This year we had an incredible variety of weather. While Mary's complete packing list might appear excessive -- advising heavy jackets, hats, and gloves for Arizona! -- participants in several of the shoots discovered she wasn't kidding. The lower mountain reaches of southern Arizona in April and early May can be cold, and indeed on several mornings our pond setup had a thick layer of ice that lasted until almost noon! We had some hot spells, too, and during our last week the temperature in Tucson rose to nearly 100 degrees, although our site in Madera Canyon is always at least 10 degrees cooler, and being dry, the temperature was actually quite pleasant.
Personally, I did very little hummingbird photography this year, for after nearly twenty years I think I have a fairly extensive collection. Instead, I devoted myself to other projects in my free time, and some of these projects will be developed into offerings as we improve and expand some of the traditional hummingbird shoots. At Bill Forbes's Pond a variety of bats visit the water hole each evening, including one of North America's most dramatic and handsome species, the large Pallid Bat. I made several trips in the evening to attempt to catch the bats as they skimmed the pond or dipped to drink, and I was fairly successful, so much so that we'll probably be offering a special Bats and Hummingbird combined shoot next year that will include the Pond.
Using Bill's video camera on 'nightshot' mode, I discovered that the stream behind our cabin had a variety of bats as well, and for the last eight days of our time in Madera Canyon I manned several cameras, using Bill's PhotoTrapper to catch at least five different species. This proved to be incredibly fun and frustrating, too,
Big brown bats and at least four other species I've still to identify visited the pool behind my room, and although I haven't identified the bats at The Pond yet, at least four different species besides the Pallid Bat were swooping about there as well. Fortunately, by using the PhotoTrap I could set up the cameras and flashes and go to bed, letting the magic of the PhotoTrap do its work, capturing the images while I slept! While this may sound too easy, it's not, as I still had to work out where I thought the bats would fly, prefocus on the spot where I hoped they'd be when the camera fired (there's always an annoying lag time involved), and getting the exposure and focus and composition just right. While I got a lot of winners that I was excited about, I had plenty of heart-breakers, too, as bats were cut off out of the frame or flying too slow or too fast in relation to the lag time of the camera.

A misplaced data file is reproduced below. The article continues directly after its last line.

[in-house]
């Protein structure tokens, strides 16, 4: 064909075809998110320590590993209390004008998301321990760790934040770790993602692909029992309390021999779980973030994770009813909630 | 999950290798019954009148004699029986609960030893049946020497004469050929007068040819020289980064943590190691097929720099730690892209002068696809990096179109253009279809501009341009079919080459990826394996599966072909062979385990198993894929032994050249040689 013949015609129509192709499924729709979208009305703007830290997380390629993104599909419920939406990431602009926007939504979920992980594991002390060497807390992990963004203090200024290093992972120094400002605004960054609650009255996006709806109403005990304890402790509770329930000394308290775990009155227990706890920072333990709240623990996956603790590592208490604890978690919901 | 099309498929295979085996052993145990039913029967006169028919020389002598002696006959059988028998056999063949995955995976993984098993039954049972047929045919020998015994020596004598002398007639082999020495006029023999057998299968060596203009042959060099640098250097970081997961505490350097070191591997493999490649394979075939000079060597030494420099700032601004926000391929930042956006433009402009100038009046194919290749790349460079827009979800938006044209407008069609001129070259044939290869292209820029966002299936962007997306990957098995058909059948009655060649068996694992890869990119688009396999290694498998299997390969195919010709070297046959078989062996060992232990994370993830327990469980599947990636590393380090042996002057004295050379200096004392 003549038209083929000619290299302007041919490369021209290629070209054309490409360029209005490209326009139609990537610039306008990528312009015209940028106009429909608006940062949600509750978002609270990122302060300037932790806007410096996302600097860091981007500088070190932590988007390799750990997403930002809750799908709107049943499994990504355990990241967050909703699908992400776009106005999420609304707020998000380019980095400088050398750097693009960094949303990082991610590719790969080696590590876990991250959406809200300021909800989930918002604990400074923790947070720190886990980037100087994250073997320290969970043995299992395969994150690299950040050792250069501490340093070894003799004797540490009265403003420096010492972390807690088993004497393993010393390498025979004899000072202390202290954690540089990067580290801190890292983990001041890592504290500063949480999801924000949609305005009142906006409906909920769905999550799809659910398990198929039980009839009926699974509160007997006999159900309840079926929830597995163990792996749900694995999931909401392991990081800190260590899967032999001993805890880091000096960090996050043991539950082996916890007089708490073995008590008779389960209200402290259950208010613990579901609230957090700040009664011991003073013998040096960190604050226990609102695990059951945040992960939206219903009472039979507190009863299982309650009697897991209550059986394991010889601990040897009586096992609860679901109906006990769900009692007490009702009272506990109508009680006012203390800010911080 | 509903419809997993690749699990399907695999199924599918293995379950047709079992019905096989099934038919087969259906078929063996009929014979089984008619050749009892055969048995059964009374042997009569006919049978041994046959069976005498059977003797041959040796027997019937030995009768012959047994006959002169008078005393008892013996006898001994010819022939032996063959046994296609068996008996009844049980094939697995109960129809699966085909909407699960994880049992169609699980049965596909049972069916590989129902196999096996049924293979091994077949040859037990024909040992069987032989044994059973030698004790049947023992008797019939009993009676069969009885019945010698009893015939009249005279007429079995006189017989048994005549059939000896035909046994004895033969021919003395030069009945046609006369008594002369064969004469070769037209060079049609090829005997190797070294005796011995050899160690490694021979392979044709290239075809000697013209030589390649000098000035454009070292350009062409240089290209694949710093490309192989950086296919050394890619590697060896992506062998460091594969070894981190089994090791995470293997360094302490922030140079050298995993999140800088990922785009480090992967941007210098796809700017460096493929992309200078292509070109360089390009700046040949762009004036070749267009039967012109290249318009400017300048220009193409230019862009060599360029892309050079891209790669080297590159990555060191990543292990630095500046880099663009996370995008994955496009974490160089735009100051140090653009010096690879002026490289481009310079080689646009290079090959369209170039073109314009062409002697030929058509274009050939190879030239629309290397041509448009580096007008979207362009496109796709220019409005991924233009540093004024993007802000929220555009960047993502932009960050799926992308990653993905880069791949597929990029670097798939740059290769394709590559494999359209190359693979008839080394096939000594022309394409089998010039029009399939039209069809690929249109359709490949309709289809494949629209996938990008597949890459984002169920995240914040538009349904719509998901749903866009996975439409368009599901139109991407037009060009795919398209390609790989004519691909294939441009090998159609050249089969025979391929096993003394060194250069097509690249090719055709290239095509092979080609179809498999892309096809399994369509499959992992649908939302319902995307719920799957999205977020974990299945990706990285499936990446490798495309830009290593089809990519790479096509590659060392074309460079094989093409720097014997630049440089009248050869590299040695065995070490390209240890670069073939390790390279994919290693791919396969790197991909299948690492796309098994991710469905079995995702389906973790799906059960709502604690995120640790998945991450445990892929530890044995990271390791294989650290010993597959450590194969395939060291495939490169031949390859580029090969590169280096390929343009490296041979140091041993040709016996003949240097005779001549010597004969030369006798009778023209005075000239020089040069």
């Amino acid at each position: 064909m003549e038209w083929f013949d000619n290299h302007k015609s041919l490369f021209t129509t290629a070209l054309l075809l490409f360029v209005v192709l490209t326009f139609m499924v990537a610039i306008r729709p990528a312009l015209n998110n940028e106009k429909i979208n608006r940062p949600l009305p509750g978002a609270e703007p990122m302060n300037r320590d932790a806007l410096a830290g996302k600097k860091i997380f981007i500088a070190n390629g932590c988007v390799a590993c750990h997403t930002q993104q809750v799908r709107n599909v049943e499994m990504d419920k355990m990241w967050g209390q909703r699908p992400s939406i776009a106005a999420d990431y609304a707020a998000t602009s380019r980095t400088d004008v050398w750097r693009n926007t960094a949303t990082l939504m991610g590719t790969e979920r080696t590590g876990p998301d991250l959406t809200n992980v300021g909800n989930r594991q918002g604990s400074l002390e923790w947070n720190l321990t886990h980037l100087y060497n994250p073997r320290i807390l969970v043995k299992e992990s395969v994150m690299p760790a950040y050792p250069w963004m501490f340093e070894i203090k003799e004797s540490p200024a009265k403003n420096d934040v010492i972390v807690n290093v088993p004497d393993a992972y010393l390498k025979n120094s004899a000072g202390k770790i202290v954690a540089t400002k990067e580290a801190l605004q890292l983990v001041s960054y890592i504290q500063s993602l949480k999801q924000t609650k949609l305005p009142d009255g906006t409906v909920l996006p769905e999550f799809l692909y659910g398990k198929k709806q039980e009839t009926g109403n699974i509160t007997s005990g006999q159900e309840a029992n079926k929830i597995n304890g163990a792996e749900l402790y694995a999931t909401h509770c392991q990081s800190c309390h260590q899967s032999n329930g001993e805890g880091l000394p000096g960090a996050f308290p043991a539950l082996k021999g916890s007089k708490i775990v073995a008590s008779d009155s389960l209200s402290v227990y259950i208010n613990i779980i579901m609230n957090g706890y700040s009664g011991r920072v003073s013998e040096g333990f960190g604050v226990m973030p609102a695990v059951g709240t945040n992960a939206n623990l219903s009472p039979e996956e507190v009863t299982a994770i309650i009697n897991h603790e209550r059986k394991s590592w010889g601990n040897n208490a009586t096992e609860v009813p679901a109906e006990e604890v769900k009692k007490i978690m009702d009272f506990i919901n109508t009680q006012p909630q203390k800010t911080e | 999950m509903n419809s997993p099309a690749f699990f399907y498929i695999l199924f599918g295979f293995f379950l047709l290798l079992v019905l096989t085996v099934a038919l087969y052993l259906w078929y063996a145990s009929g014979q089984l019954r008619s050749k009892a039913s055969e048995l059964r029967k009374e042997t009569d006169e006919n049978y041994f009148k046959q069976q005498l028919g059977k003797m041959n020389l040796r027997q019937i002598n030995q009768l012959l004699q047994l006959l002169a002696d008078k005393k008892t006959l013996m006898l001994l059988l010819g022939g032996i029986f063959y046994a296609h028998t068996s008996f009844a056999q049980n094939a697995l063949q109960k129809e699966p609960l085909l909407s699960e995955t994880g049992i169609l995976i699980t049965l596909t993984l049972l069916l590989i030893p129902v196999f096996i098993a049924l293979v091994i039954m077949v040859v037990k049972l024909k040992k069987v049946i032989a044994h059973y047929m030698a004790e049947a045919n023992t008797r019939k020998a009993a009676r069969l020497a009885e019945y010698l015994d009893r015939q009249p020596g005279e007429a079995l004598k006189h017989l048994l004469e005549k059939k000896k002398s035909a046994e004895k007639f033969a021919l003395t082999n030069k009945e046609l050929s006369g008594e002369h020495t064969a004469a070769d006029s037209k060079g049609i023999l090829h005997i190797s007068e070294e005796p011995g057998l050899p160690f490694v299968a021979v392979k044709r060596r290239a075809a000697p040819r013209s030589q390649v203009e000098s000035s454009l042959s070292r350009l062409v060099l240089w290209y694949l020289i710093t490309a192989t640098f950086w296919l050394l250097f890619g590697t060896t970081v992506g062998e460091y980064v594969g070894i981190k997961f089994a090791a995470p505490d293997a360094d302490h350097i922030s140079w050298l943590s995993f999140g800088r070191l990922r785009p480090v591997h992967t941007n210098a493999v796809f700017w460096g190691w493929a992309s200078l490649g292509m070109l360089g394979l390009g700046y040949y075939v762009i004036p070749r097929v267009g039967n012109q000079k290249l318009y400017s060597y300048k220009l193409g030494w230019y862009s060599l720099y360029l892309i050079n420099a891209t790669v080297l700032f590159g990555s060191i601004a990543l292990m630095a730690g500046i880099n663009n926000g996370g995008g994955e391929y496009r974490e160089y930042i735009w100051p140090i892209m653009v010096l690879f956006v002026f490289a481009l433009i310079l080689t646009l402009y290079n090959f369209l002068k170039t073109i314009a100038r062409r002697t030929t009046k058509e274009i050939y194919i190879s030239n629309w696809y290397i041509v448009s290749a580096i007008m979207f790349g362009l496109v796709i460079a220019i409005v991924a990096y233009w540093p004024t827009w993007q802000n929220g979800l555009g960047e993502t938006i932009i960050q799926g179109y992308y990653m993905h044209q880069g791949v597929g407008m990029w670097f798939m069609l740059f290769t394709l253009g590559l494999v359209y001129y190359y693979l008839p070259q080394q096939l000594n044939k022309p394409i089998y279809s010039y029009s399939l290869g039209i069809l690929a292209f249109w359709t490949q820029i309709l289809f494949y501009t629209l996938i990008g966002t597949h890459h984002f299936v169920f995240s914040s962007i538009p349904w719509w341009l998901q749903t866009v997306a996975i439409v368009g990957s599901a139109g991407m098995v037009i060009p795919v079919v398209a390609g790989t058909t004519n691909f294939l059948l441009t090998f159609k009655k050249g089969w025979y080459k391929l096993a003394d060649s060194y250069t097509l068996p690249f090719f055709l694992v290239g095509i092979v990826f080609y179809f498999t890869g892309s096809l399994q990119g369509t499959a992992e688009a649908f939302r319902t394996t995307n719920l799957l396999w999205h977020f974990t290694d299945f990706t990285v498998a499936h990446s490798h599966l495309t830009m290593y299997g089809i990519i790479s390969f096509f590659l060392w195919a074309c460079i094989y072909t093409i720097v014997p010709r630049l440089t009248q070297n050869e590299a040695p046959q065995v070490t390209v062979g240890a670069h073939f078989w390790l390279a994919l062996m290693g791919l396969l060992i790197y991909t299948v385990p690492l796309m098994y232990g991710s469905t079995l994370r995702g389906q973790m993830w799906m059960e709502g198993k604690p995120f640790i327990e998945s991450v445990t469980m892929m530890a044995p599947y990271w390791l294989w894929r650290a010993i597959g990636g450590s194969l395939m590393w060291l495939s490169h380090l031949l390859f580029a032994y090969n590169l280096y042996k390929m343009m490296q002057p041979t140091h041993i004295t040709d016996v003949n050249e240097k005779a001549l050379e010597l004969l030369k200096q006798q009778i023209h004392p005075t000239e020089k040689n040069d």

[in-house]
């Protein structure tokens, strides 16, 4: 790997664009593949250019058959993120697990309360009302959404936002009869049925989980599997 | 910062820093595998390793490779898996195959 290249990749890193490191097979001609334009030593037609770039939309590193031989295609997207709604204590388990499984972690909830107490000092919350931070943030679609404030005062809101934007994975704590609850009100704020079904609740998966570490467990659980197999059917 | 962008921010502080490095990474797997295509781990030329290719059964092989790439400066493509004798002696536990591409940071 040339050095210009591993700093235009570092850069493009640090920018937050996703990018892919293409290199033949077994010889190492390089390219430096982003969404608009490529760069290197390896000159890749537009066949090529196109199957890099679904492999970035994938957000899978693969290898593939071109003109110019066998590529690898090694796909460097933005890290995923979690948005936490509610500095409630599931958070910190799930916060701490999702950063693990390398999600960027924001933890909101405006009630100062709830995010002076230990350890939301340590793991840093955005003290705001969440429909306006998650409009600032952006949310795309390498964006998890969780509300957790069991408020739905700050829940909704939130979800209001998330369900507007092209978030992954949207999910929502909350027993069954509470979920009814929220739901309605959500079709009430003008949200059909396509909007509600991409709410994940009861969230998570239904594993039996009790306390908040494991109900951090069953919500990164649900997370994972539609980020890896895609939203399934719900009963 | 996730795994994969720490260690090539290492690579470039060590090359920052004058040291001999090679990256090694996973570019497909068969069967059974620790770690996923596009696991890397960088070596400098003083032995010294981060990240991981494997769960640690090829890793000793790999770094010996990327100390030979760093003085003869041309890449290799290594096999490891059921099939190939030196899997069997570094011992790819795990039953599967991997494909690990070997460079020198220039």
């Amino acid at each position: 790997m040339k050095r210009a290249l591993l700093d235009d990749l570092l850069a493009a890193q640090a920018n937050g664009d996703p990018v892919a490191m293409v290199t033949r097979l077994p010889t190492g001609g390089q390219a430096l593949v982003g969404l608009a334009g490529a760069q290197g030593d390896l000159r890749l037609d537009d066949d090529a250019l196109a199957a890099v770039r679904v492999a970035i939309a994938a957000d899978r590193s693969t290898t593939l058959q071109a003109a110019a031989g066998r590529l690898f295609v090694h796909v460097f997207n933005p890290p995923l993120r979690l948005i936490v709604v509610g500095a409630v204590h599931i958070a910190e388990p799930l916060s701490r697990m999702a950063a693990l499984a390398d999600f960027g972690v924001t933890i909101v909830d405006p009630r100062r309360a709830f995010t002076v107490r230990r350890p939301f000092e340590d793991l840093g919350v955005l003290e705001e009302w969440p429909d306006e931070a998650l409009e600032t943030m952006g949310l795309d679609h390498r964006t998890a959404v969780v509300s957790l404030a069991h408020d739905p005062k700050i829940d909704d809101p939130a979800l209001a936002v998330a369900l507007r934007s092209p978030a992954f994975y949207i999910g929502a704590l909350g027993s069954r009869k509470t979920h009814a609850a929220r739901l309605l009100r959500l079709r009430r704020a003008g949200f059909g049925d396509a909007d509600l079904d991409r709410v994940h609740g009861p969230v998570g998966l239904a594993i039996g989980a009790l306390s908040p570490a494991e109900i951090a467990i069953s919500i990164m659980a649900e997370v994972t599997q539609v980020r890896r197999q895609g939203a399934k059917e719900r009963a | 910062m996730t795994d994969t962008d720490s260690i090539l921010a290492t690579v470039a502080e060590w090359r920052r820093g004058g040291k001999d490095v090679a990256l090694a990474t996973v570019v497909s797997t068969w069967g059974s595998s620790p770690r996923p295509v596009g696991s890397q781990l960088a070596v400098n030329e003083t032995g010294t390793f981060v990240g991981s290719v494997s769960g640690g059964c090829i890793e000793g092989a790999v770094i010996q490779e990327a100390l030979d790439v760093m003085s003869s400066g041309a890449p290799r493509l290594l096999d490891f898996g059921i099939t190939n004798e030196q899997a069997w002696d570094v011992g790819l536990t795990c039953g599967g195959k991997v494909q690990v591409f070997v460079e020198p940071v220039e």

I've always had an interest in reptiles and with the heat this year I probably had my best luck in seeing, photographing, and/or catching various species, done so under the very expensive out-of-state hunting license that is required. One evening, while driving a road known for an uncommonly but highly prized species I spotted the snake and pulled to a stop. Another vehicle, coming down the hillside towards me, must have spotted the snake too, and drove up fast, no doubt with the hope of scooping the snake out from under me. Later, by the way, the owner of the vehicle claimed he was only trying to stop me from running over the snake ... I don't think so, as you'll soon see. I got out of my truck and ran up to the snake, and the driver of the SUV screeched to a halt and practically dove out of his car, rushing towards the snake. My first thought, in seeing him do this, was 'that's not very sporting of him' and my next thought was 'if he wants it that bad, he can have it.' Still, I reached down to grab the snake while the other guy lunged, and then dove back towards his SUV which he had failed to put into PARK when he jumped out! His SUV was rolling downhill towards my truck and he got to the wheel just in time to turn his SUV enough to avoid a head-on collision. Instead, he hit my bumper, giving it a little dent while his bumper collapsed and the fender around it crumbled into pieces. Don't mess with a Silverado! I was a bit annoyed, especially when I thought about it later and realized that had I been in a different spot, and not watching, I could have been crushed between the two vehicles. I caught the snake, and decided to keep it, and I wondered how he'd explain his trashed vehicle to his significant other -- especially since he missed the snake, too!